Saturday, September 24, 2011

Half Dome via Snake Dike, September 20, 2011

Yosemite's Half Dome is one of the most iconic peaks in the world as it attracts tens of thousands of visitors each year. The easiest route to the summit is a 7-8 mile hike from the Happy Isles Trailhead and involves ascending metal cables for the last 400 feet. In 2010, the National Park Service implemented a permit system for Half Dome to address congestion and safety concerns on the cables. There are 400 permits available per day and are often fully reserved months in advance. Permits were only required Fri-Sun in 2010, but this year, it is now required 7 days a week. Several deaths have already occurred on Half Dome this year.
Half Dome.
Half Dome permits are now required 7 days a week.
I first completed Half Dome in 2006, before I started (or even knew anything about) rock climbing. It took me 10 hours car-to-car and it was brutal. I was astonished watching climbers carrying ropes and summitting from the other side of the dome. I could not imagine myself doing that.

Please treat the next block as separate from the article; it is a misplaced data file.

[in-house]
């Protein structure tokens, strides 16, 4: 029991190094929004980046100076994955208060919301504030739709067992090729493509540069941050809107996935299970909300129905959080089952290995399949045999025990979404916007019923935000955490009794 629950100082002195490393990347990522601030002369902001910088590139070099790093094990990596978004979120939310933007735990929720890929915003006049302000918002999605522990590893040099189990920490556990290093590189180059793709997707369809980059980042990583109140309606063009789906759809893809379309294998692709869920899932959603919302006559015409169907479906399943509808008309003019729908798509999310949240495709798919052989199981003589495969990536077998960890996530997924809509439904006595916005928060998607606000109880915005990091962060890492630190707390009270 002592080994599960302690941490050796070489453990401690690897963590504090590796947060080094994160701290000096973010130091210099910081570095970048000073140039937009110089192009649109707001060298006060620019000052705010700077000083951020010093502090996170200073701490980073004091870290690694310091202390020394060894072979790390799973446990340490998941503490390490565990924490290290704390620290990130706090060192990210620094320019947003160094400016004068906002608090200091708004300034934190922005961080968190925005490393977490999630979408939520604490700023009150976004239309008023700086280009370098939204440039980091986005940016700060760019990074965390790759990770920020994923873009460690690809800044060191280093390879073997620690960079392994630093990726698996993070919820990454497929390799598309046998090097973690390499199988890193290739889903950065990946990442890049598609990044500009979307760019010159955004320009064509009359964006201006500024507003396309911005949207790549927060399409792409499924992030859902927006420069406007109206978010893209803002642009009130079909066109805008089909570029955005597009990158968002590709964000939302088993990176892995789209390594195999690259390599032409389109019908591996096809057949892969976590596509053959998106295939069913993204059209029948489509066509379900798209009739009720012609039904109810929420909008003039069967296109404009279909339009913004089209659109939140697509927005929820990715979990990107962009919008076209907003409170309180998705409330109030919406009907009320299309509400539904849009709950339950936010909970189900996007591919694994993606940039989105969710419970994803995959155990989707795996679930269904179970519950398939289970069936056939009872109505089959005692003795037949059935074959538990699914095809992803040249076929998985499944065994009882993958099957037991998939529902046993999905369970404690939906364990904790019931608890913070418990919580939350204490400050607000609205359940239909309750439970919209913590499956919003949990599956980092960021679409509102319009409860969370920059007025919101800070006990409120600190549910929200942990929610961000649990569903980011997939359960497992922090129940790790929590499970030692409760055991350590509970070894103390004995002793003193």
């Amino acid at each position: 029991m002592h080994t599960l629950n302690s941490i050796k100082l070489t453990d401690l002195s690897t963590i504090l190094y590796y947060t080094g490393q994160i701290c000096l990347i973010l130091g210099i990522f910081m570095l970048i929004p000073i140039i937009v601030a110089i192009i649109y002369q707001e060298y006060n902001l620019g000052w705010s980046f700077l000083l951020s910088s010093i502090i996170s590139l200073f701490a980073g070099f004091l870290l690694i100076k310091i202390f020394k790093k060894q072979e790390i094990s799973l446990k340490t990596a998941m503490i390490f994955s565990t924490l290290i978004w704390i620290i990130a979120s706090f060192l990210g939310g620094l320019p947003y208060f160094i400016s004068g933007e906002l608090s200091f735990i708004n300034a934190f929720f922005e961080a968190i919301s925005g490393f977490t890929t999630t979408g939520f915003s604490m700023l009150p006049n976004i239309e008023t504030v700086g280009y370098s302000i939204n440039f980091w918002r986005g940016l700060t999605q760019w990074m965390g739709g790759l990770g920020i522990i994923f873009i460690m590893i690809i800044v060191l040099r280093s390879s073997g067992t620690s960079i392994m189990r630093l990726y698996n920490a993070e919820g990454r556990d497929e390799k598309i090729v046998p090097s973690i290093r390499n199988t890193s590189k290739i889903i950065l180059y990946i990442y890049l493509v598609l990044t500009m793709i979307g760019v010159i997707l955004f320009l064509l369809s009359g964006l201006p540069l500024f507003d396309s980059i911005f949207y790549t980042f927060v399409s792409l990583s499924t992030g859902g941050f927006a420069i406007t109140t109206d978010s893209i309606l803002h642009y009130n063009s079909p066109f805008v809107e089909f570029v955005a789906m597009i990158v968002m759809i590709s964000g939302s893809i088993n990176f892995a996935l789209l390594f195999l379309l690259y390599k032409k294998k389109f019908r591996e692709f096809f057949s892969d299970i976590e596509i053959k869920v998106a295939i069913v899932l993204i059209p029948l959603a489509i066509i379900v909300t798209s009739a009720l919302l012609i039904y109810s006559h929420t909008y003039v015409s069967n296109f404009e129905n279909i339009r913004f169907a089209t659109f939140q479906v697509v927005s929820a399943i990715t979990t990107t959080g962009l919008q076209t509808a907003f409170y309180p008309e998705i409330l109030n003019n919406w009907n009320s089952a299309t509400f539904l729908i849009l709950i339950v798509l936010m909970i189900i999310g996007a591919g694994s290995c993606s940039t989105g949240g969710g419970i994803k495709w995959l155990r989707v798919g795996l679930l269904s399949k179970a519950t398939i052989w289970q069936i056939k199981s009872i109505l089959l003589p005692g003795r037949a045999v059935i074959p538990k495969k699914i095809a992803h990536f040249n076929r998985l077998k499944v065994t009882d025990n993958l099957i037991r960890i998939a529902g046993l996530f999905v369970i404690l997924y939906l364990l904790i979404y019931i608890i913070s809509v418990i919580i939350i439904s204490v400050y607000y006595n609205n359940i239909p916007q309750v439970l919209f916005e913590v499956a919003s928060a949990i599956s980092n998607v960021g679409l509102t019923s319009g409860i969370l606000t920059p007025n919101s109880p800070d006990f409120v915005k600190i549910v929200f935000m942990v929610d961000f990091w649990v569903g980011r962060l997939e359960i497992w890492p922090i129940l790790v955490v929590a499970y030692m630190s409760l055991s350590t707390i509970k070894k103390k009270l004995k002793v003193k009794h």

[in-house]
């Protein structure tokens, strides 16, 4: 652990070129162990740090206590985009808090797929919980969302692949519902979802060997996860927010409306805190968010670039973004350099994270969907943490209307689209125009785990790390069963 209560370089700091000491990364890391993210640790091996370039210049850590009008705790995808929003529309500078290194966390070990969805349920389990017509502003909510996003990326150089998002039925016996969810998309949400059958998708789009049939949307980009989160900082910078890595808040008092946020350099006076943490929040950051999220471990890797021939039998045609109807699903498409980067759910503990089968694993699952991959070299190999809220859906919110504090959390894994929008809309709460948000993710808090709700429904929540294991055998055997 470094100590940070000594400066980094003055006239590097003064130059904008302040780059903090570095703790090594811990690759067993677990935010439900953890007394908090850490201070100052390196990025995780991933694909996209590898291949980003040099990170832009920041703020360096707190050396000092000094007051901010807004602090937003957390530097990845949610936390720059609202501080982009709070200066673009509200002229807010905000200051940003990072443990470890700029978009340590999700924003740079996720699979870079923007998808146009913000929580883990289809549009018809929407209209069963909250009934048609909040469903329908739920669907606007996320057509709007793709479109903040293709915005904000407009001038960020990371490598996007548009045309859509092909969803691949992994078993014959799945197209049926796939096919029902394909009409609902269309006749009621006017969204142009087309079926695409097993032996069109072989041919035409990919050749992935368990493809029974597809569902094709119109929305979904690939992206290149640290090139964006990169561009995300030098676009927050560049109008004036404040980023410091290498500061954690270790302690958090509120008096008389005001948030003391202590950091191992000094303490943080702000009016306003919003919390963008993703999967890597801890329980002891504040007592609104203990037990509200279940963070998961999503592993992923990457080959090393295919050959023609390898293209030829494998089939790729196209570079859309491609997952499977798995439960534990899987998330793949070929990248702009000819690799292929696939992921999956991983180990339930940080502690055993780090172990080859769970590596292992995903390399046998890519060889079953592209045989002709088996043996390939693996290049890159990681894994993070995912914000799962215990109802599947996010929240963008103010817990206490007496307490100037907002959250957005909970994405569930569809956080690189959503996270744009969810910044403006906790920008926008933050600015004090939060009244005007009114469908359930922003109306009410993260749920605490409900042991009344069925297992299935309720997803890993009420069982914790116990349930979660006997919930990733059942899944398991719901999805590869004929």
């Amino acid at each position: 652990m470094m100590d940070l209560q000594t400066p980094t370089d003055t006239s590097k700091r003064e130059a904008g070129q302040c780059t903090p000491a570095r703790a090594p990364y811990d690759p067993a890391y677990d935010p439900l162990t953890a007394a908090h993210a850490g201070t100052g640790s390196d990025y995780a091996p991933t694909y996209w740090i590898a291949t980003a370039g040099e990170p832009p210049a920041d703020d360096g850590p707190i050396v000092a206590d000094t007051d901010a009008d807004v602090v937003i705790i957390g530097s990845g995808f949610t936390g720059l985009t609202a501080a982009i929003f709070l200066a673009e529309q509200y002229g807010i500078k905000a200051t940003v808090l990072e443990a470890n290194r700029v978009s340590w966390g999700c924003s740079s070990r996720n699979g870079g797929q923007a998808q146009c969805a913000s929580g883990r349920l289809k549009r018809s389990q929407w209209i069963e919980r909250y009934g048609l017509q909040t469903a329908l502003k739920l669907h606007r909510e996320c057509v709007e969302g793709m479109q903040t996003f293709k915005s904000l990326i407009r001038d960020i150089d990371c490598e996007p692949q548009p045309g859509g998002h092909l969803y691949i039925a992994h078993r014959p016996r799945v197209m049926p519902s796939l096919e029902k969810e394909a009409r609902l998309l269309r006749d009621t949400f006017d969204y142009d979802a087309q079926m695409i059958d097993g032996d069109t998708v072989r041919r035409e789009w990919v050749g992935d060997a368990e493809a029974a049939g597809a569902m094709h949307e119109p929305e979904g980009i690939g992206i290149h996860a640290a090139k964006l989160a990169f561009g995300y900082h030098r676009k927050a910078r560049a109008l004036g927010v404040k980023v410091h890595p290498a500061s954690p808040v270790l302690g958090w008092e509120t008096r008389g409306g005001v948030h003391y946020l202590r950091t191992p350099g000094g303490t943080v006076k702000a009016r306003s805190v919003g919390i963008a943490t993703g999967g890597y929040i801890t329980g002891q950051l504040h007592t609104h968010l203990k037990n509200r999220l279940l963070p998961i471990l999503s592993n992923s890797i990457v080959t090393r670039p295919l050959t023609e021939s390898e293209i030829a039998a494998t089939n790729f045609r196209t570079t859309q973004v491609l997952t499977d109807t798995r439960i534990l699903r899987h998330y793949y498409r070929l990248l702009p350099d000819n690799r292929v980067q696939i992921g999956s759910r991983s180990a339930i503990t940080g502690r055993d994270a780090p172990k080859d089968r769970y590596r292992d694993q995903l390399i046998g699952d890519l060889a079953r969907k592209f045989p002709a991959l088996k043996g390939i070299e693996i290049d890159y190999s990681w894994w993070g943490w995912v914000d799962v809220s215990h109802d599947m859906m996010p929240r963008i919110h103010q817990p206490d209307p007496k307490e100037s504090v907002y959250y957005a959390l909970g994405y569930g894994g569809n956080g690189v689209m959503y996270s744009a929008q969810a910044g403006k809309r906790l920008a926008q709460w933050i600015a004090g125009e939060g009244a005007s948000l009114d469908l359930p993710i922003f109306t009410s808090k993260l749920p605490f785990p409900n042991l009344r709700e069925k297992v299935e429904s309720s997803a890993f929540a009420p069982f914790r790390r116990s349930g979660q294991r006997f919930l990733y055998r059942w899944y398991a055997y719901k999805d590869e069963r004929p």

Three years later, in 2009, I returned and completed Half Dome again. This time, it was via Snake Dike at night during the full moon. We decided to climb it in the dark to avoid the crowds and the heat and sure enough, we were the only ones on the wall. It took 12 hours car-to-car and it was also brutal.
Climbing Snake Dike at night during the full moon.
Earlier this week, I decided to get on Snake Dike again. This time, during the day so I can experience the exposure, scenery, and big runouts. The climb is rated 5.7 with the crux sections being friction slab climbing (moving your feet with no positive hand holds) on pitches 1 & 3. The rest of the climb is extremely runout, but very easy. Climbing Half Dome does not require a permit and after reading several trip reports stating that there were 10 people on the wall during weekdays, I was not thrilled and contemplated climbing something else instead, but we ended up doing it anyway.